In the late 1800’s, the area that is now University City, Missouri was primarily farms and small farming communities like Mount Olive and Sutter Valley. Olive Street Road was a main route from the Missouri River to downtown St. Louis. Delmar Boulevard, originally called Bonhomme, was a dirt road that turned southwest east of Hanley Road and then turned northwest to join Olive.
Just after the turn of the century, All Saints Church opened north of Olive, and new homes were constructed in the surrounding area. On Delmar Boulevard, just west of the St. Louis city limit, the Delmar Race Track and the Delmar Garden Amusement Park were major attractions. Located on the south side of Delmar Boulevard were taverns, roadhouses and the occasional home. The Delmar streetcar “looped” through the southwest corner of the Delmar Garden Amusement Park before returning to downtown St. Louis.
In 1902, Edward Gardner Lewis purchased 85 acres just northwest of the 1904 St. Louis World’s Fair Forest Park construction site. Lewis was the publisher of the Womans’ Magazine and the Woman’s Farm Journal, which had outgrown two locations in downtown St. Louis. The 85-acre area would be the headquarters for the Lewis Publishing Company, as well the site for a “high-class residential district.” Lewis decided to develop the area as a model city, a real “City Beautiful.”
Lewis broke ground for the publishing company’s headquarters in 1903. The Magazine Building (now City Hall), an ornate octagonal tower standing 135 feet tall, dominated the view of the area. An eight ton beacon beamed from atop the building. Soon, other architecturally significant structures and developments were erected — an austere Egyptian temple, the Lion Gates and the Art Academy.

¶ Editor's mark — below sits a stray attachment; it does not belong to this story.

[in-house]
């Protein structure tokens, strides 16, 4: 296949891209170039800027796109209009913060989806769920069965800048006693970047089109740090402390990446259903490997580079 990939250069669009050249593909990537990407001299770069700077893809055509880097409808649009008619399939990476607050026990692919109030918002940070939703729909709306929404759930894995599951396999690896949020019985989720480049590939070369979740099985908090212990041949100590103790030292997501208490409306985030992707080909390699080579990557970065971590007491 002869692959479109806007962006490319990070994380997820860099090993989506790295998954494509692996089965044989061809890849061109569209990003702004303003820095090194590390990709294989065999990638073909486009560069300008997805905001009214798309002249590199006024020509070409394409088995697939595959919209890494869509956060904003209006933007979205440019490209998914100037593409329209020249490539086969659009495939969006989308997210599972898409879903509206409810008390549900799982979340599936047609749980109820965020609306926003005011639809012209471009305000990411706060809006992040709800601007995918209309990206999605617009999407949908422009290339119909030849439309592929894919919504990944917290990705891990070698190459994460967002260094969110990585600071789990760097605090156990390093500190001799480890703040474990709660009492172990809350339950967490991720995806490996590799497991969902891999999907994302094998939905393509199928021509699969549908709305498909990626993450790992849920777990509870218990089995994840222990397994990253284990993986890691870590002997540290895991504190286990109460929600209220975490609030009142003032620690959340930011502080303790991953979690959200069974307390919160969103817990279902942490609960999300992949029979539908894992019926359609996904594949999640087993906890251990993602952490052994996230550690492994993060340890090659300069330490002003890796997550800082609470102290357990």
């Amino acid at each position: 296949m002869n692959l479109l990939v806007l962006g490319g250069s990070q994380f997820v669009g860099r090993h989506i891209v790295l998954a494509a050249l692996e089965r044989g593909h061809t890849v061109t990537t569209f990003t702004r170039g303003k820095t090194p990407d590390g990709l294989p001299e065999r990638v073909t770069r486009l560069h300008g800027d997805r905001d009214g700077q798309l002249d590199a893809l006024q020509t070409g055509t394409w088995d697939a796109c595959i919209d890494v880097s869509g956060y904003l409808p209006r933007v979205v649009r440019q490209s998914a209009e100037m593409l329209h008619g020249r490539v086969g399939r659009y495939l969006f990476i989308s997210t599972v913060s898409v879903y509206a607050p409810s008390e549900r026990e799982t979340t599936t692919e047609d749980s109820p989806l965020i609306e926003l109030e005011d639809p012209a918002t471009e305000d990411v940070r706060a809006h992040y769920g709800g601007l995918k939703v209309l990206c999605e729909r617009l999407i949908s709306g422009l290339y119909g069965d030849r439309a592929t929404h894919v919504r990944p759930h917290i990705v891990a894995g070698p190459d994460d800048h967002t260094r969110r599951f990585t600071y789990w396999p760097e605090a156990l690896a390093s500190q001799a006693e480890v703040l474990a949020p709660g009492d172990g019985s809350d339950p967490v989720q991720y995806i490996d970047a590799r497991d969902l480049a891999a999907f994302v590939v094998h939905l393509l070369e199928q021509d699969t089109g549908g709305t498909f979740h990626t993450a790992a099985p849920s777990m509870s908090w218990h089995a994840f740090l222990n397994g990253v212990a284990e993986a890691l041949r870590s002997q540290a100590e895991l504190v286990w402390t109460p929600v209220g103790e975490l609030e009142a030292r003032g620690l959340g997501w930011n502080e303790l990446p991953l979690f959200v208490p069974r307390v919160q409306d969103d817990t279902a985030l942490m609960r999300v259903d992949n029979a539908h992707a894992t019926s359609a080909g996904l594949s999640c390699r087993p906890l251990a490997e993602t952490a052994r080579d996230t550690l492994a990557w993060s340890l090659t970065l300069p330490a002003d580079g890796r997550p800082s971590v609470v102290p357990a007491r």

Lewis’ idea for a residential community with comfortable homes for people of an upper middle class background was realized with the development of University Heights One. University Heights One was carefully designed around the landscape park and private place movements. Varying lot sizes, a great mix of architectural style and size and price of houses were represented. Before the subdivision was fully developed, it was important to the 1904 St. Louis World’s Fair. Instead of letting the acres stand idle, Lewis built a tent city to house families visiting the Fair. The popular “Camp Lewis” offered comfortable and convenient accommodations and catered meals.